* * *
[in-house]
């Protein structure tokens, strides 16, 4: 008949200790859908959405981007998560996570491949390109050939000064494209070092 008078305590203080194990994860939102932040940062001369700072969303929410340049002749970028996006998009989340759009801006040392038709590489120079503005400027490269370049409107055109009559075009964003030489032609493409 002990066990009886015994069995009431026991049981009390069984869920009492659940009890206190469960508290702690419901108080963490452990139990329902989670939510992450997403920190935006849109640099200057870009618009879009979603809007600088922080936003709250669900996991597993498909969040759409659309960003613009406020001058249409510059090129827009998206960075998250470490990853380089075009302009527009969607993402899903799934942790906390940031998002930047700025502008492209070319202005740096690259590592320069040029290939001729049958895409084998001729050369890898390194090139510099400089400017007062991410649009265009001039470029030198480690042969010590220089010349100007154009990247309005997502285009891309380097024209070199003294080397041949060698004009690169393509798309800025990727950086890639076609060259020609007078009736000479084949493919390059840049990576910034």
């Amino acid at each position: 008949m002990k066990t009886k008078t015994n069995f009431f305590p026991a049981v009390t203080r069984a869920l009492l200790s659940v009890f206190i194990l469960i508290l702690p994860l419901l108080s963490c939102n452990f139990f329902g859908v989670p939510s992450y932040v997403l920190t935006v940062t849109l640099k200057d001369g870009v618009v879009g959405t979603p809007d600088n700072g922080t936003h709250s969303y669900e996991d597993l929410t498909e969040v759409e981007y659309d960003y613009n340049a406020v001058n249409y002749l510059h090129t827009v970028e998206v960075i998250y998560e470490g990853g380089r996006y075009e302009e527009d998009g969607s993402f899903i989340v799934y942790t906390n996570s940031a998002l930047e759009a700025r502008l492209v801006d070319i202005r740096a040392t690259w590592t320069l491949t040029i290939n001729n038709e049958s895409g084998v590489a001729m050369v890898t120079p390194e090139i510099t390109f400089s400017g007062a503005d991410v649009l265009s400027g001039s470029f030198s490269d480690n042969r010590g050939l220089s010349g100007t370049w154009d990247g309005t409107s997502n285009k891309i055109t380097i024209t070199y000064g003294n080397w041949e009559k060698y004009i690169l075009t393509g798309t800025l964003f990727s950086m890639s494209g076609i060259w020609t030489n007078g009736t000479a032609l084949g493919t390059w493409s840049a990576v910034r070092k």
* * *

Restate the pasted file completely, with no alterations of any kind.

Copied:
[in-house]
């Protein structure tokens, strides 16, 4: 008949200790859908959405981007998560996570491949390109050939000064494209070092 008078305590203080194990994860939102932040940062001369700072969303929410340049002749970028996006998009989340759009801006040392038709590489120079503005400027490269370049409107055109009559075009964003030489032609493409 002990066990009886015994069995009431026991049981009390069984869920009492659940009890206190469960508290702690419901108080963490452990139990329902989670939510992450997403920190935006849109640099200057870009618009879009979603809007600088922080936003709250669900996991597993498909969040759409659309960003613009406020001058249409510059090129827009998206960075998250470490990853380089075009302009527009969607993402899903799934942790906390940031998002930047700025502008492209070319202005740096690259590592320069040029290939001729049958895409084998001729050369890898390194090139510099400089400017007062991410649009265009001039470029030198480690042969010590220089010349100007154009990247309005997502285009891309380097024209070199003294080397041949060698004009690169393509798309800025990727950086890639076609060259020609007078009736000479084949493919390059840049990576910034």
């Amino acid at each position: 008949m002990k066990t009886k008078t015994n069995f009431f305590p026991a049981v009390t203080r069984a869920l009492l200790s659940v009890f206190i194990l469960i508290l702690p994860l419901l108080s963490c939102n452990f139990f329902g859908v989670p939510s992450y932040v997403l920190t935006v940062t849109l640099k200057d001369g870009v618009v879009g959405t979603p809007d600088n700072g922080t936003h709250s969303y669900e996991d597993l929410t498909e969040v759409e981007y659309d960003y613009n340049a406020v001058n249409y002749l510059h090129t827009v970028e998206v960075i998250y998560e470490g990853g380089r996006y075009e302009e527009d998009g969607s993402f899903i989340v799934y942790t906390n996570s940031a998002l930047e759009a700025r502008l492209v801006d070319i202005r740096a040392t690259w590592t320069l491949t040029i290939n001729n038709e049958s895409g084998v590489a001729m050369v890898t120079p390194e090139i510099t390109f400089s400017g007062a503005d991410v649009l265009s400027g001039s470029f030198s490269d480690n042969r010590g050939l220089s010349g100007t370049w154009d990247g309005t409107s997502n285009k891309i055109t380097i024209t070199y000064g003294n080397w041949e009559k060698y004009i690169l075009t393509g798309t800025l964003f990727s950086m890639s494209g076609i060259w020609t030489n007078g009736t000479a032609l084949g493919t390059w493409s840049a990576v910034r070092k």